In the Philippines, it was known as a “country truck” or “Trakbayan.” In Indonesia, its name was “Mitra,” meaning partner. By any name, the Volkswagen Basis-Transporter was among the carmaker’s oddest creations.
The two-door, boxy work truck, manufactured in German and in Mexico, were made between 1975 and 1979 only 6,200 were built. It was called the Hormiga or “Ant.”
As a basic utility vehicle, the Basis-Transporter was primarily shipped to Mexico, Turkey and Pakistan. It had a 1.6-liter, 50-horsepower engine and a maximum speed of 48 miles per hour. Its bed had a maximum payload of 2,205 pounds.
VW Basis-Transporter: Odd, Rare
The utilitarian vehicle founds some success during its short tenure because of high fuel prices and a tenuous economy. It had a VW Beetle powertrain, but the transporter’s engine and transmission were located under the cab and drove the front wheels.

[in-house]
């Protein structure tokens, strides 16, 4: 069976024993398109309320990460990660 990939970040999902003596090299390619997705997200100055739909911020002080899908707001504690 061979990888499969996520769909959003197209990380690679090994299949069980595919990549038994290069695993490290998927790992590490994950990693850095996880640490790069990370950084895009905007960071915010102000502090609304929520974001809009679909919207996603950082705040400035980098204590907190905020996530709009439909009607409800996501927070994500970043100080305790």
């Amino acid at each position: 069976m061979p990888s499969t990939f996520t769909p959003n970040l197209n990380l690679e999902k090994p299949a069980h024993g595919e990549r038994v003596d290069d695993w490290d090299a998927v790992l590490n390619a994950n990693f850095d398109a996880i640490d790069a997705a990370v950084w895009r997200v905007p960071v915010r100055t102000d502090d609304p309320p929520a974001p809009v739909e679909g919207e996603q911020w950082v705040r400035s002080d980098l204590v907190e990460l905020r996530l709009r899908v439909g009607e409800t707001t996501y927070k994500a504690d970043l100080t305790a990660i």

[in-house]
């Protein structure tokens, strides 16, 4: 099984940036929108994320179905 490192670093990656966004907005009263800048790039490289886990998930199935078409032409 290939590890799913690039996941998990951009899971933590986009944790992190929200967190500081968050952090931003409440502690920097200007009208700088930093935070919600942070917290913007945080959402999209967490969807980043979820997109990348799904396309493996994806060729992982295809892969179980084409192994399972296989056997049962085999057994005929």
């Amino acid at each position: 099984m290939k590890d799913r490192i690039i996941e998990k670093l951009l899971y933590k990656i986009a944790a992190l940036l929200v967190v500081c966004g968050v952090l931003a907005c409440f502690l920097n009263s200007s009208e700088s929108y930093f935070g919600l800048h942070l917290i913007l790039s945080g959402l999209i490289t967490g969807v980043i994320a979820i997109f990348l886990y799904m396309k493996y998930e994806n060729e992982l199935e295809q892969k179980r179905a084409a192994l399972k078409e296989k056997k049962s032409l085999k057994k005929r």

When the Transporter debuted, it sold for the equivalent of $5,150. Today, prices are as high $26,900.
And how rare is rare? There’s a Basis-Transporter in a German museum and periodically they’ve been auctioned in the United States
And just as a modern-day comparison, the original Volkswagen sport utility vehicle is about the same size as a VW Polo, the carmaker’s compact sold in Europe and in countries but not in the United States. It’s about 13 1/2 feet line and 5 1/2 feet wide.